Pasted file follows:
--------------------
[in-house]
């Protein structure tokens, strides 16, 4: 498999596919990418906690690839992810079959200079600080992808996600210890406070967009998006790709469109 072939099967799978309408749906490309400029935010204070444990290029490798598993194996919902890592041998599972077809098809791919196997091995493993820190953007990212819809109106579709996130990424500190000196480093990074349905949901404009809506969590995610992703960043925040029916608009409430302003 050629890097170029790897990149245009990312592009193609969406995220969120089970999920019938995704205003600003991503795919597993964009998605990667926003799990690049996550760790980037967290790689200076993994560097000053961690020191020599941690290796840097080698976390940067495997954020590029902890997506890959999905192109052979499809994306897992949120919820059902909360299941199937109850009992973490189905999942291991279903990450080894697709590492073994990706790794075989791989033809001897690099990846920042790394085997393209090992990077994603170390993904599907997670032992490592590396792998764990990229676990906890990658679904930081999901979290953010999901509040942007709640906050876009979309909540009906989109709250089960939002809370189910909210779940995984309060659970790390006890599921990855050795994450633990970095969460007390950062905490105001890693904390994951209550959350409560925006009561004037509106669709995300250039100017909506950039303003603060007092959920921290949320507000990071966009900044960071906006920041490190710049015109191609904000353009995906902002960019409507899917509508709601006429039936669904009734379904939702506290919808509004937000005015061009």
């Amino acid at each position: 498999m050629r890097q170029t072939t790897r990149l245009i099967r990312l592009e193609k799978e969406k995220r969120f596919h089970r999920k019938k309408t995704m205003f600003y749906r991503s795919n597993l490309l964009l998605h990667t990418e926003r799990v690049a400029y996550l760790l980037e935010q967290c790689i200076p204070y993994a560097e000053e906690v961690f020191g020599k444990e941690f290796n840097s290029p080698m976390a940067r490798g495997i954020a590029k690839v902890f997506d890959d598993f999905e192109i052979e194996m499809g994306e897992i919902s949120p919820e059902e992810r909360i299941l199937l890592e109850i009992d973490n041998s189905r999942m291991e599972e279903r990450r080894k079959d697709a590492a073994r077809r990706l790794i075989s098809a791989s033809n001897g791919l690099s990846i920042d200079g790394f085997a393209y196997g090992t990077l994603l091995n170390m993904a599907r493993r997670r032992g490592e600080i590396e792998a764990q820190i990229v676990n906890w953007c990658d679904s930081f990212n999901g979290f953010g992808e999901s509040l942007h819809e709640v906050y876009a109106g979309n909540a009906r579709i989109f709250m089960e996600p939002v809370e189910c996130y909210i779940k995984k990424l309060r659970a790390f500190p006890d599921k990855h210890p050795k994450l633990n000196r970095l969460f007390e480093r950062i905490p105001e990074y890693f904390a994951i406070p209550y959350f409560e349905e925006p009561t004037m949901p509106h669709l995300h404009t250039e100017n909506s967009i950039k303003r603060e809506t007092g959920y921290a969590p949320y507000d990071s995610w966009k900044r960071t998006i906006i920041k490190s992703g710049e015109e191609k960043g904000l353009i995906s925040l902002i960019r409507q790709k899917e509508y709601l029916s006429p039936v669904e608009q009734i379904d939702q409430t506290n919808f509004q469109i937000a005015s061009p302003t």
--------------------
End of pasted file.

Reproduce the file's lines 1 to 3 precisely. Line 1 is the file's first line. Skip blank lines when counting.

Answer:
[in-house]
């Protein structure tokens, strides 16, 4: 498999596919990418906690690839992810079959200079600080992808996600210890406070967009998006790709469109 072939099967799978309408749906490309400029935010204070444990290029490798598993194996919902890592041998599972077809098809791919196997091995493993820190953007990212819809109106579709996130990424500190000196480093990074349905949901404009809506969590995610992703960043925040029916608009409430302003 050629890097170029790897990149245009990312592009193609969406995220969120089970999920019938995704205003600003991503795919597993964009998605990667926003799990690049996550760790980037967290790689200076993994560097000053961690020191020599941690290796840097080698976390940067495997954020590029902890997506890959999905192109052979499809994306897992949120919820059902909360299941199937109850009992973490189905999942291991279903990450080894697709590492073994990706790794075989791989033809001897690099990846920042790394085997393209090992990077994603170390993904599907997670032992490592590396792998764990990229676990906890990658679904930081999901979290953010999901509040942007709640906050876009979309909540009906989109709250089960939002809370189910909210779940995984309060659970790390006890599921990855050795994450633990970095969460007390950062905490105001890693904390994951209550959350409560925006009561004037509106669709995300250039100017909506950039303003603060007092959920921290949320507000990071966009900044960071906006920041490190710049015109191609904000353009995906902002960019409507899917509508709601006429039936669904009734379904939702506290919808509004937000005015061009």
């Amino acid at each position: 498999m050629r890097q170029t072939t790897r990149l245009i099967r990312l592009e193609k799978e969406k995220r969120f596919h089970r999920k019938k309408t995704m205003f600003y749906r991503s795919n597993l490309l964009l998605h990667t990418e926003r799990v690049a400029y996550l760790l980037e935010q967290c790689i200076p204070y993994a560097e000053e906690v961690f020191g020599k444990e941690f290796n840097s290029p080698m976390a940067r490798g495997i954020a590029k690839v902890f997506d890959d598993f999905e192109i052979e194996m499809g994306e897992i919902s949120p919820e059902e992810r909360i299941l199937l890592e109850i009992d973490n041998s189905r999942m291991e599972e279903r990450r080894k079959d697709a590492a073994r077809r990706l790794i075989s098809a791989s033809n001897g791919l690099s990846i920042d200079g790394f085997a393209y196997g090992t990077l994603l091995n170390m993904a599907r493993r997670r032992g490592e600080i590396e792998a764990q820190i990229v676990n906890w953007c990658d679904s930081f990212n999901g979290f953010g992808e999901s509040l942007h819809e709640v906050y876009a109106g979309n909540a009906r579709i989109f709250m089960e996600p939002v809370e189910c996130y909210i779940k995984k990424l309060r659970a790390f500190p006890d599921k990855h210890p050795k994450l633990n000196r970095l969460f007390e480093r950062i905490p105001e990074y890693f904390a994951i406070p209550y959350f409560e349905e925006p009561t004037m949901p509106h669709l995300h404009t250039e100017n909506s967009i950039k303003r603060e809506t007092g959920y921290a969590p949320y507000d990071s995610w966009k900044r960071t998006i906006i920041k490190s992703g710049e015109e191609k960043g904000l353009i995906s925040l902002i960019r409507q790709k899917e509508y709601l029916s006429p039936v669904e608009q009734i379904d939702q409430t506290n919808f509004q469109i937000a005015s061009p302003t």